Tuesday, April 17, 2012


This past Sunday, I finally got to participate in the cyclocross adventure that is the Ronde de Rosey. I missed the last edition, because it fell on the weekend before I was to be married. Having seen how often I crash, my wife was smart enough to forbid it. The course layout included 70 miles of riding, with 70% of it off road, in areas I had never ridden before. Having heard tales of suffering on past editions, I was feeling a little concerned about how well I would hold up over the course of the day. I was also worried about my bike situation. Since I was hit by a car in January, my only functioning cx bike was a single speed. Thankfully Chip helped me out, by setting me up with his Hup Edition Honey. I rode it for the first time on the way to the Washington Square Tavern, our host for the race. It happened to be just the right size for me, handled better than I could have hoped, and worked out beautifully with the 1x10 setup.

Borrowed from Chip, the Honey was the right tool for the job.
I also had the benefit on being drafted onto a team that I worked well with. My fellow Hupsters Mike, Mark, and Jay, helped to settle my nerves in the week leading up to the ride. While it was technically a "race", albeit a bandit one, we approached it in a more casual manner. We were there to help support Bikes not Bombs, and ride until our legs fell off. We all agreed to ride together, rest and eat as needed, and not blow ourselves up in the first half of the ride. This game plan was the right one for us, because the temperatures on Sunday were in the low 80's. We were wiped out at the finish, but we saw other teams that looked completely fried by the end.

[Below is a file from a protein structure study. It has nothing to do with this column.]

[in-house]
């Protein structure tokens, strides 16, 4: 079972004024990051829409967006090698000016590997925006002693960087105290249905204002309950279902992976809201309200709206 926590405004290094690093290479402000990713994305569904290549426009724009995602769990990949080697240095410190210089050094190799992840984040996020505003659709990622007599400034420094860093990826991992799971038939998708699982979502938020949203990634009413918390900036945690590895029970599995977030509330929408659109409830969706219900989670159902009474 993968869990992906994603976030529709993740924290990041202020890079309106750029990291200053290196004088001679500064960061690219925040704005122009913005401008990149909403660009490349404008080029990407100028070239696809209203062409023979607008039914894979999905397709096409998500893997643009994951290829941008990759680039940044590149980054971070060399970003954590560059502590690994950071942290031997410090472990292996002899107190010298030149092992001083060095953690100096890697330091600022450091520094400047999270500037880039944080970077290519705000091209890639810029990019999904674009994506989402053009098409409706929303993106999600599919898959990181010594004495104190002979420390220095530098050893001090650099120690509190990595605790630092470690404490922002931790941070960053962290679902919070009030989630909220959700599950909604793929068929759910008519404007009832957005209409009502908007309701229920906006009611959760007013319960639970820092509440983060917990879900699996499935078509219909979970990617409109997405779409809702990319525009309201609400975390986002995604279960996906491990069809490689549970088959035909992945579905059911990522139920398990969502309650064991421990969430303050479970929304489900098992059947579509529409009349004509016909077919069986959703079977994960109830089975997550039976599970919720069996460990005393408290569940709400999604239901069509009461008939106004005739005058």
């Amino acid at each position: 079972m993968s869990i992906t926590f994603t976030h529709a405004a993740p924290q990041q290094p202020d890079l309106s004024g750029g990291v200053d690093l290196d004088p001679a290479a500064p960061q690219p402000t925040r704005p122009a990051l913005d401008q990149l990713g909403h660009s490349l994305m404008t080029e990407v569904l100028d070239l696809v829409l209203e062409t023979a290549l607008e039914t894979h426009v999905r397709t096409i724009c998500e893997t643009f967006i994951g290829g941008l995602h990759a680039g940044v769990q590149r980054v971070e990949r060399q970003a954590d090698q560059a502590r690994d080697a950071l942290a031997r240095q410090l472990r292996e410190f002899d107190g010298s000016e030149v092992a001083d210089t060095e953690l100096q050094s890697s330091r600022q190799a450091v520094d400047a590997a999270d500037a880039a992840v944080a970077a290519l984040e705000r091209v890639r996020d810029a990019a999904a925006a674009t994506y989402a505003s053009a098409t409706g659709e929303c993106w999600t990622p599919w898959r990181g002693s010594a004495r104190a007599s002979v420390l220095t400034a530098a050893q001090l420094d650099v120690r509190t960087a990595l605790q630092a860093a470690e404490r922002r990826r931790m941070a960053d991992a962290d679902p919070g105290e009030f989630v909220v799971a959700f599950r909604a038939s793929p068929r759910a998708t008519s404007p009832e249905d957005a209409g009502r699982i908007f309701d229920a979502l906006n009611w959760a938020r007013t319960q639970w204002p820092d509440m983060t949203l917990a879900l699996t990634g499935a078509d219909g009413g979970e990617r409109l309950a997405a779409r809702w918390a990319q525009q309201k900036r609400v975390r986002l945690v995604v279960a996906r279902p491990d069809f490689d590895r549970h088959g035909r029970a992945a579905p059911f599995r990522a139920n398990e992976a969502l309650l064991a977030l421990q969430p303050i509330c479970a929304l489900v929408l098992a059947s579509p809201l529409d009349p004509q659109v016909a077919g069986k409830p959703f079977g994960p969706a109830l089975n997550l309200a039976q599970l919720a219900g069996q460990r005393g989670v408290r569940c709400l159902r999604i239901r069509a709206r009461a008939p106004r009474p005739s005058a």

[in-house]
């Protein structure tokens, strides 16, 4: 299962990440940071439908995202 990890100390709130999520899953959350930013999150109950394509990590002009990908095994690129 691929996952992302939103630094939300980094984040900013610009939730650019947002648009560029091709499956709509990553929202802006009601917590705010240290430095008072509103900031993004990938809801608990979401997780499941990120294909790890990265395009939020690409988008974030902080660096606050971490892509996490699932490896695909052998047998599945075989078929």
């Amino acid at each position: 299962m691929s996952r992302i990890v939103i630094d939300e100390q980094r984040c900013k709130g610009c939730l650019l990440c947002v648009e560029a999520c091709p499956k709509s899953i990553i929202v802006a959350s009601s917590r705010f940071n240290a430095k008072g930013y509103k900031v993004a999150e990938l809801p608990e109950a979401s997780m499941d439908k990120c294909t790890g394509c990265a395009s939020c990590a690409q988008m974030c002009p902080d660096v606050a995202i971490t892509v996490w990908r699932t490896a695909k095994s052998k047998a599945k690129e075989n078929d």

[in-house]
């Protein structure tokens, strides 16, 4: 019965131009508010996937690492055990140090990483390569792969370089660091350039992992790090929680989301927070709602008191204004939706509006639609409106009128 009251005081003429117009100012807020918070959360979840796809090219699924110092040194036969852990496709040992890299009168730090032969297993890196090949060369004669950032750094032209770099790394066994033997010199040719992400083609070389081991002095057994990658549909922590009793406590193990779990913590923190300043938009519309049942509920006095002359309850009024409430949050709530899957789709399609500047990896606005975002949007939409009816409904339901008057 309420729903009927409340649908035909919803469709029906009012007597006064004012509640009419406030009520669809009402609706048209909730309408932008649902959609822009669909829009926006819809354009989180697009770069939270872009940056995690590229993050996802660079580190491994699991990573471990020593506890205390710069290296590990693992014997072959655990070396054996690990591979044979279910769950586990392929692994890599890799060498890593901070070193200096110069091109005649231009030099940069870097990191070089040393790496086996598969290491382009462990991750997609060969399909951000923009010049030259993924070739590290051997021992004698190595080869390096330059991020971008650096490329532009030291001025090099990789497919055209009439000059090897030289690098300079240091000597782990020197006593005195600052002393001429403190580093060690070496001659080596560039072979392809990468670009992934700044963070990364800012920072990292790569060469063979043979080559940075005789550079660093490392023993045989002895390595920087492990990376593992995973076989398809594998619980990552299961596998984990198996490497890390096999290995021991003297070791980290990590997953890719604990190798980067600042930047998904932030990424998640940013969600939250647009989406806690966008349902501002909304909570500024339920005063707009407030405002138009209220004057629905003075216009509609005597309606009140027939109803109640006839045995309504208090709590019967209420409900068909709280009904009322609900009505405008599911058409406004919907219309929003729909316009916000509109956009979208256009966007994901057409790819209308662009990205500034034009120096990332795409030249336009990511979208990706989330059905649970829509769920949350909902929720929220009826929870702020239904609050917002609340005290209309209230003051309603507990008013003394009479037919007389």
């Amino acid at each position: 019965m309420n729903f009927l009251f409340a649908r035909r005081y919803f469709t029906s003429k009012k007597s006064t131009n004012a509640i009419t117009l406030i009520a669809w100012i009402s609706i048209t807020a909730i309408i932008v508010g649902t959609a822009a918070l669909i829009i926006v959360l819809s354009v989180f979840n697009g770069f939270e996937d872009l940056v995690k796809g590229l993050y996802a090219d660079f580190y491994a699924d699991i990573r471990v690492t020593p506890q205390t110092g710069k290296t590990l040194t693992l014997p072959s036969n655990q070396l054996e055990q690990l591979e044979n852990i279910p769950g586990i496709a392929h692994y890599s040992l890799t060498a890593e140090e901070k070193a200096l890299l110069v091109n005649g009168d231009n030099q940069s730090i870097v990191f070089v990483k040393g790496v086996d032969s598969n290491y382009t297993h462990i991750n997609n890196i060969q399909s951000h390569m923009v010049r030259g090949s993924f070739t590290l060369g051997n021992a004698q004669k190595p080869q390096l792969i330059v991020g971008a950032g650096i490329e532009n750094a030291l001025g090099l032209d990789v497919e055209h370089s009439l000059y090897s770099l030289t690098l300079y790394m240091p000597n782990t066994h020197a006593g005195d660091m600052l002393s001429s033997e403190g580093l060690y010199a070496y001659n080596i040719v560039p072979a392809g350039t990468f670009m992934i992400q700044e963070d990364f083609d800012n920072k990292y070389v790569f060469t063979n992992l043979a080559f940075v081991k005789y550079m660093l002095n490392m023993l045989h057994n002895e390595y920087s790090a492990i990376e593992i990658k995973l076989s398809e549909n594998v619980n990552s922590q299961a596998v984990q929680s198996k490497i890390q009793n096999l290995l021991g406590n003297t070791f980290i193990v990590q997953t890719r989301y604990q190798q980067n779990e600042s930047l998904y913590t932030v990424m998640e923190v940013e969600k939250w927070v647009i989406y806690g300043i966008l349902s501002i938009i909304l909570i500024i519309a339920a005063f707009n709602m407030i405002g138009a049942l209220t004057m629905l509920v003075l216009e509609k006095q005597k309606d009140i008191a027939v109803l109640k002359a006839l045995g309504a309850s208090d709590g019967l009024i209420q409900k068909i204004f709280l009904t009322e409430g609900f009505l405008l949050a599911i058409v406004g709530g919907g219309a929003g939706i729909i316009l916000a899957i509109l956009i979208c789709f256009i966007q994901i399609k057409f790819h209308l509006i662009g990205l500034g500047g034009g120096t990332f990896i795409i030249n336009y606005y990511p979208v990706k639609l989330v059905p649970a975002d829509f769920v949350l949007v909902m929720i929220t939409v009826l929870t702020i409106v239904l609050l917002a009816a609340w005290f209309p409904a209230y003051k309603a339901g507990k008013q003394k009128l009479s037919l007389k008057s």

Team Bryter Layter, ready to roll. L to R; Mike, Me, Jay, Mark
The scene at the Washington Square Tavern was a sight to behold. By my best estimate, there was $250,000 worth of bikes piled halfway down the block. It looked like a cx'ey version of critical mass, with around 135 riders chomping at the bit to start. There was a staggered start, with groups of anywhere from 4 to 6 teams, taking off at 5 min intervals. We had a mid pack starting time, taking off with one of the larger groups.

Mike had loaded the route onto his GPS, so he led us out. I didn't realize how big the group was until I looked back, and saw how many guys were following us down Beacon. Eventually, folks got a little impatient, and started blasting by us. We saw the lead group go flying off course almost immediately, heading the wrong way. We corrected our course, and were soon at Skyline Park. The first turn onto the grass hill looked like a scene from WW1, with 30 guys charging out of the trenches. Thankfully there were minimal casualties. In fact everyone was very courteous to each other, the only yelling I heard, could best be described as whoops of joy.